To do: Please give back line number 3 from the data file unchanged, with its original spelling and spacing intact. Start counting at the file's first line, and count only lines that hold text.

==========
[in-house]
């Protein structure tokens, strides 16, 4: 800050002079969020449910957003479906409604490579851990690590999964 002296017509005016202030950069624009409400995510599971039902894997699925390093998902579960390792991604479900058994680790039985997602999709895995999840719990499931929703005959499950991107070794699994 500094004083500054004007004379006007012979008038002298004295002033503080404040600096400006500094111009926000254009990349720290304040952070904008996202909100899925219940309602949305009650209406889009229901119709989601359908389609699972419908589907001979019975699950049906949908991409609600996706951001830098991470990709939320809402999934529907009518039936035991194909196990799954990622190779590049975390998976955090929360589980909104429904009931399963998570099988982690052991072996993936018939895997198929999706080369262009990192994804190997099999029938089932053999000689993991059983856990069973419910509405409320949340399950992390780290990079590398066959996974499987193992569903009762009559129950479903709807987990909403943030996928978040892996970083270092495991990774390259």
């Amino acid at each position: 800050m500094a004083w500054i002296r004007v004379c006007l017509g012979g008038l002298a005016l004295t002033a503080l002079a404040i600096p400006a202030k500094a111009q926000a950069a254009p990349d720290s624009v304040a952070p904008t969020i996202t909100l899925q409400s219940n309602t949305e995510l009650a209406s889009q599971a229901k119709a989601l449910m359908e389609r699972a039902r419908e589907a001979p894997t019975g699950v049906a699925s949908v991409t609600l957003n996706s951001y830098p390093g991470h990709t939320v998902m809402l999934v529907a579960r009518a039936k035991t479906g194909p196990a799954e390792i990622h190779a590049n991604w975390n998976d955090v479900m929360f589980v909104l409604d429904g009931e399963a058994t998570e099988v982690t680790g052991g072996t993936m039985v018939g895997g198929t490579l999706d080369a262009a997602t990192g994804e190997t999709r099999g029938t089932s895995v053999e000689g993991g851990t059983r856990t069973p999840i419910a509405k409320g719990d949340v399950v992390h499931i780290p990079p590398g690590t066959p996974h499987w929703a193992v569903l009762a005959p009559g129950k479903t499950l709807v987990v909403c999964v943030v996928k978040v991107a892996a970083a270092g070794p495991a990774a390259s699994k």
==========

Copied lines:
């Amino acid at each position: 800050m500094a004083w500054i002296r004007v004379c006007l017509g012979g008038l002298a005016l004295t002033a503080l002079a404040i600096p400006a202030k500094a111009q926000a950069a254009p990349d720290s624009v304040a952070p904008t969020i996202t909100l899925q409400s219940n309602t949305e995510l009650a209406s889009q599971a229901k119709a989601l449910m359908e389609r699972a039902r419908e589907a001979p894997t019975g699950v049906a699925s949908v991409t609600l957003n996706s951001y830098p390093g991470h990709t939320v998902m809402l999934v529907a579960r009518a039936k035991t479906g194909p196990a799954e390792i990622h190779a590049n991604w975390n998976d955090v479900m929360f589980v909104l409604d429904g009931e399963a058994t998570e099988v982690t680790g052991g072996t993936m039985v018939g895997g198929t490579l999706d080369a262009a997602t990192g994804e190997t999709r099999g029938t089932s895995v053999e000689g993991g851990t059983r856990t069973p999840i419910a509405k409320g719990d949340v399950v992390h499931i780290p990079p590398g690590t066959p996974h499987w929703a193992v569903l009762a005959p009559g129950k479903t499950l709807v987990v909403c999964v943030v996928k978040v991107a892996a970083a270092g070794p495991a990774a390259s699994k």